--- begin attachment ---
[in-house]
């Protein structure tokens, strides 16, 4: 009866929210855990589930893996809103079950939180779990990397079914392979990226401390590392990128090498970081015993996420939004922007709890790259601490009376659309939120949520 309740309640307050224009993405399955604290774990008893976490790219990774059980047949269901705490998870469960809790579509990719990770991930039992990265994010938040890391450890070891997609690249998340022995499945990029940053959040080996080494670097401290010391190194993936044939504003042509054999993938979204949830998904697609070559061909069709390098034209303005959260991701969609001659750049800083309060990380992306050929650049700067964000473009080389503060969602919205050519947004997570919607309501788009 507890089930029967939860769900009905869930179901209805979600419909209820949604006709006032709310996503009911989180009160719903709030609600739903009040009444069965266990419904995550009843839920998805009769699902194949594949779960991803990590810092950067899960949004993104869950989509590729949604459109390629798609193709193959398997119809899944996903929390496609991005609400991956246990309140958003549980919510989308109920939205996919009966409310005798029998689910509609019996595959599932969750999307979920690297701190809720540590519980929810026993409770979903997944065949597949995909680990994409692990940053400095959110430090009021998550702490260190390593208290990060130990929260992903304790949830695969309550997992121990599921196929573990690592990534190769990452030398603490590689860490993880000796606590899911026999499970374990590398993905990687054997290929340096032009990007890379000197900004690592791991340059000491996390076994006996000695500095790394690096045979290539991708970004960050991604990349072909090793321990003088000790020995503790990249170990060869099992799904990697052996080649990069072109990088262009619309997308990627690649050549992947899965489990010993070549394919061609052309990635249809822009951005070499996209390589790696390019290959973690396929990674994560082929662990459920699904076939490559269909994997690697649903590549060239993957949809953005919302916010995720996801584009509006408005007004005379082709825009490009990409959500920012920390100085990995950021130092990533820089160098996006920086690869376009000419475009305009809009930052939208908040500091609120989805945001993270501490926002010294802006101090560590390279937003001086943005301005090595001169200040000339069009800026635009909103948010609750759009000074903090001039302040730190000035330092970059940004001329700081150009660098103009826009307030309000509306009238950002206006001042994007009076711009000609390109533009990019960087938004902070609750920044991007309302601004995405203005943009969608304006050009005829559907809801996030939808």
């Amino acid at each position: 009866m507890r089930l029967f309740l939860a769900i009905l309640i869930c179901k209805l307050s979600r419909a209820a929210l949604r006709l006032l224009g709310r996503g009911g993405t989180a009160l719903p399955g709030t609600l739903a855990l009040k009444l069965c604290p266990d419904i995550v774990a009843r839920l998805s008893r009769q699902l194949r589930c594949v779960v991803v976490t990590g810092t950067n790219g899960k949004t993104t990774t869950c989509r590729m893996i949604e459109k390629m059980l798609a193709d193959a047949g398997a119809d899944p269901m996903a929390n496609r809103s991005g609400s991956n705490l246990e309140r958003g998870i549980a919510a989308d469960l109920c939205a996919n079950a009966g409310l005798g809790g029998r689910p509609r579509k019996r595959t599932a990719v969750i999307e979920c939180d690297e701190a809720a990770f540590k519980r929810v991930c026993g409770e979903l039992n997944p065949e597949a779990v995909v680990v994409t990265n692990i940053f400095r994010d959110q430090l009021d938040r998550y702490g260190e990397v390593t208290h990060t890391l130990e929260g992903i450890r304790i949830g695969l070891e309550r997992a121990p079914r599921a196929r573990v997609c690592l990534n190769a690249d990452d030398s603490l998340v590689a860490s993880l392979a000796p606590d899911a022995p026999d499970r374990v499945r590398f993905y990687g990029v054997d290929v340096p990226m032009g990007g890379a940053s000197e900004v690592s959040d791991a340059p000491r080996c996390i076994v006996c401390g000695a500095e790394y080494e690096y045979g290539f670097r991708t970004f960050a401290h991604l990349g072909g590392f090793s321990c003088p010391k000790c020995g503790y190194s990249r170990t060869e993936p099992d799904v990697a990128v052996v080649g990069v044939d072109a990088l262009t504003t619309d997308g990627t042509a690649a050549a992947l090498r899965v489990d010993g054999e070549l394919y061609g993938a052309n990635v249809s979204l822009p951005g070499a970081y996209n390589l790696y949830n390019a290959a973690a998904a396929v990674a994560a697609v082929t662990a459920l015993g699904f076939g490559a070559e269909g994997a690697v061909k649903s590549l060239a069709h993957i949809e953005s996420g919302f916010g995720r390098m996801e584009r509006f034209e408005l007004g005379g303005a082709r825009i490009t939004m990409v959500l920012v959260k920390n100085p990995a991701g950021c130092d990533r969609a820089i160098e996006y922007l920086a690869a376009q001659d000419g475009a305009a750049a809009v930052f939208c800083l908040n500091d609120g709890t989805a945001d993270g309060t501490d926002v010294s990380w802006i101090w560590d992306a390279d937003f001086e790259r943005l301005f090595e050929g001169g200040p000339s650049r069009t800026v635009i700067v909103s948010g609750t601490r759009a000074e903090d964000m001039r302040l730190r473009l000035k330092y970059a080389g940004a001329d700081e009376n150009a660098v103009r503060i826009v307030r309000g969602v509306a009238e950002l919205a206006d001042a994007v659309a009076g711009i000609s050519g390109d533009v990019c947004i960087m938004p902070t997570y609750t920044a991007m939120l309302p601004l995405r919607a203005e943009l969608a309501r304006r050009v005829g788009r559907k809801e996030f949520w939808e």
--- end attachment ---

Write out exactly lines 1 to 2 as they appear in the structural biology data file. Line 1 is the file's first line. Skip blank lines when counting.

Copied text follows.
[in-house]
């Protein structure tokens, strides 16, 4: 009866929210855990589930893996809103079950939180779990990397079914392979990226401390590392990128090498970081015993996420939004922007709890790259601490009376659309939120949520 309740309640307050224009993405399955604290774990008893976490790219990774059980047949269901705490998870469960809790579509990719990770991930039992990265994010938040890391450890070891997609690249998340022995499945990029940053959040080996080494670097401290010391190194993936044939504003042509054999993938979204949830998904697609070559061909069709390098034209303005959260991701969609001659750049800083309060990380992306050929650049700067964000473009080389503060969602919205050519947004997570919607309501788009 507890089930029967939860769900009905869930179901209805979600419909209820949604006709006032709310996503009911989180009160719903709030609600739903009040009444069965266990419904995550009843839920998805009769699902194949594949779960991803990590810092950067899960949004993104869950989509590729949604459109390629798609193709193959398997119809899944996903929390496609991005609400991956246990309140958003549980919510989308109920939205996919009966409310005798029998689910509609019996595959599932969750999307979920690297701190809720540590519980929810026993409770979903997944065949597949995909680990994409692990940053400095959110430090009021998550702490260190390593208290990060130990929260992903304790949830695969309550997992121990599921196929573990690592990534190769990452030398603490590689860490993880000796606590899911026999499970374990590398993905990687054997290929340096032009990007890379000197900004690592791991340059000491996390076994006996000695500095790394690096045979290539991708970004960050991604990349072909090793321990003088000790020995503790990249170990060869099992799904990697052996080649990069072109990088262009619309997308990627690649050549992947899965489990010993070549394919061609052309990635249809822009951005070499996209390589790696390019290959973690396929990674994560082929662990459920699904076939490559269909994997690697649903590549060239993957949809953005919302916010995720996801584009509006408005007004005379082709825009490009990409959500920012920390100085990995950021130092990533820089160098996006920086690869376009000419475009305009809009930052939208908040500091609120989805945001993270501490926002010294802006101090560590390279937003001086943005301005090595001169200040000339069009800026635009909103948010609750759009000074903090001039302040730190000035330092970059940004001329700081150009660098103009826009307030309000509306009238950002206006001042994007009076711009000609390109533009990019960087938004902070609750920044991007309302601004995405203005943009969608304006050009005829559907809801996030939808």